The anchors to set the dates, in particular, were a major pain. Every time I would try and tweak something they’d just randomly move around, misalign or just disappear entirely. Thankfully with the original code as a reference and a couple online guides, I was able to figure things out and get them working. I think the best thing I came away with was an understanding that it’s fine to just try thing out and test stuff. Sure, I might end up breaking things, but the code can always be removed or edited without any permanent damage. Once I realized that, it’s really helped me moving forward with just testing out random stuff and seeing what works! Also big shout out to Keryth987, Abersade, Nuadaria and the rest on the Discord server, they’ve been awesome and have helped me out with various random bits of code and other ideas since I started working on this.

It was sort of a trial by fire that I unintentionally set for myself. I’ll usually just sit there with a ew different pages open so I can just tweak the CSS, adjust the HTML on the page and then refresh to live page. Just…changing things and seeing what happens. “What happens if I add a span element here?” “Oh, a line break would be good here…annnnd everything exploded all over the page. Let’s take that out.” It’s definitely a bit tedious, but I’m feeling much more confidant now and have been trying a bunch of new things recently. I actually just added a second timeline for Hairen that I’m working on, and it’s a night and day difference in how I understand everything now. I duplicated the code so I could have a color variation on it and just…the speed at which I can parse what originally felt like some kind of alien language is so much better. Changes that would have taken me 10 or more minutes just to figure out how to swap out a color…now only take a moment. It was daunting, initially, but I was able to find so much information and help from the Forums to the Discord server. Honestly, if I can figure this stuff out anyone can. Just maybe start with easier things, first, haha.

Q. As we follow along with The World of Elurah and watch it grow, do you have any particular additions planned that you’d like to tease us with?

A. I think I’ve already teased a few, haha. There’s still a lot left to add in. I have pages and pages of notes and descriptions to still be added. Hairen and Haven were added recently, so their wiki pages are going to need quite a bit of fleshing out. I also want to go through and do a better job of hyperlinking between pages so that if something is mentioned, you can just go straight there instead of having to dig around for it. I feel like the overall design could also use some more touching up. I recently added some nice decorative borders to the content pages. Extra flourishes. Lots and lots of little things. I would say the next big thing to tackle is the Adventure Log. I’ve already got some CSS in place the spruce it up, and I’m figuring out my plans on how to best make use of it so I everyone can keep abreast of our adventures!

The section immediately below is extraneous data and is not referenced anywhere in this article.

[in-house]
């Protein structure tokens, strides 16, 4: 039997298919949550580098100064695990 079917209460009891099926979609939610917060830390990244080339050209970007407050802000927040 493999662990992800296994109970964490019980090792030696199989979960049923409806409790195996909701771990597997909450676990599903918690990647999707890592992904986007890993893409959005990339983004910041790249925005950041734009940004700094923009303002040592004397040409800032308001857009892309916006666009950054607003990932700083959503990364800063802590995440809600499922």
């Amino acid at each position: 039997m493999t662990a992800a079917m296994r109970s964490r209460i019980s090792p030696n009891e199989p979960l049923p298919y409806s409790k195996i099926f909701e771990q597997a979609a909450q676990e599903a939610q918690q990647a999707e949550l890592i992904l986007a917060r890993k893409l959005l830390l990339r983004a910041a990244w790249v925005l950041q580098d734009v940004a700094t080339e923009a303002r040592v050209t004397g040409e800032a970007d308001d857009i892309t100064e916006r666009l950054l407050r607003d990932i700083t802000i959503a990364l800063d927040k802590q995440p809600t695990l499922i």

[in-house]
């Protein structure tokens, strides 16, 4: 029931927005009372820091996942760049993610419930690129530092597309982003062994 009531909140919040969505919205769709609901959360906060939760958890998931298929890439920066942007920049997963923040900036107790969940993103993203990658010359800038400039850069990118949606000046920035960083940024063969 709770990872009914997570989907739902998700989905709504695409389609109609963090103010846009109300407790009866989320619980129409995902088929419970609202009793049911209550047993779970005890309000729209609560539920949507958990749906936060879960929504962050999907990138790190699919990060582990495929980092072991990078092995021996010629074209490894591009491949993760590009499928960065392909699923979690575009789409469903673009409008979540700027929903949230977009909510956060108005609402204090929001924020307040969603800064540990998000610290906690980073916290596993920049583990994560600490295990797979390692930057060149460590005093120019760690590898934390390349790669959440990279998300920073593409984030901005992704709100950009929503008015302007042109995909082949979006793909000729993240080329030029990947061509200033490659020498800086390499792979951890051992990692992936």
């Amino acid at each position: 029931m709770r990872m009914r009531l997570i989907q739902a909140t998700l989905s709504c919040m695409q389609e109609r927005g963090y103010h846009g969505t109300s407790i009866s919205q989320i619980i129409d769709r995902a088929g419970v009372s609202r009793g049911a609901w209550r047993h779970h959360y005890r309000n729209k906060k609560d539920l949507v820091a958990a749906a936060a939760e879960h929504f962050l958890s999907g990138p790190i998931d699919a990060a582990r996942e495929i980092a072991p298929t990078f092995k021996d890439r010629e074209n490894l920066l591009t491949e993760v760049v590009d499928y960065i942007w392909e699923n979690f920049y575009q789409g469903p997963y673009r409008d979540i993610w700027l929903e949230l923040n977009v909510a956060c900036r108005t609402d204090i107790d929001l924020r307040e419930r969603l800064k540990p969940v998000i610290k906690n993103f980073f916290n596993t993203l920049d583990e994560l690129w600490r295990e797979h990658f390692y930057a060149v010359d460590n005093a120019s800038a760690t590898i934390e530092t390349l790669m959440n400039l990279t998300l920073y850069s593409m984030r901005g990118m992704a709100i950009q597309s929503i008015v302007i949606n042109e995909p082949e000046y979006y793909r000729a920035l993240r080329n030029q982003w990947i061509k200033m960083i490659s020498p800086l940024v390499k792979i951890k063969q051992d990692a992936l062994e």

Oh, right! The main page. With the current design, the Main Page was quite unused. I’m starting in on repurposing it into shining a spotlight on our current Adventurers and showcasing them…hopefully it’s finished by the time you’re reading this. I’ve got some really fun code using a mixture of scaling, opacity and hover effects to give it a sort of fighting game Character Selection look. I’m so happy with how it’s coming out so far. Also, there are a few more sections of the world to add in addition to the current 3. But I want to finish fleshing the current ones out, first, since they’re being actively played in at the moment. I’ve also found out some really neat examples for CSS to add a bit of visual interest and fun, so I’m still deciding exactly how I want to implement those. You’ll just have to check in periodically to see!

Q. How long have you been using Obsidian Portal? What brought you to the site and what keeps bringing you back?

A. I first joined back in 2014. I really wanted a way to provide my players with access to all of my notes and information. You had various sites around, including tons of fan wikis for all kinds of various properties, so I figured I’d find some sort of free wiki site and just make something like that but for my D&D setting. A bit of poking around later and I what did I stumble across, but a site designed for the exact thing I needed! Seriously, I was really excited. I think for the first year or so I mostly just used it to keep track of NPCs and a handful of pages with basic information. Not exactly what I had planned. It wasn’t until I created the wiki for my Nexus campaign after a few years or using OP sporadically that I really started making full use of the site. Since it was for an entirely new setting and I was getting into it from ground-level, I really invested into building it out. I learned a ton from that and finally committed myself to doing it properly. It only took me nearly a decade.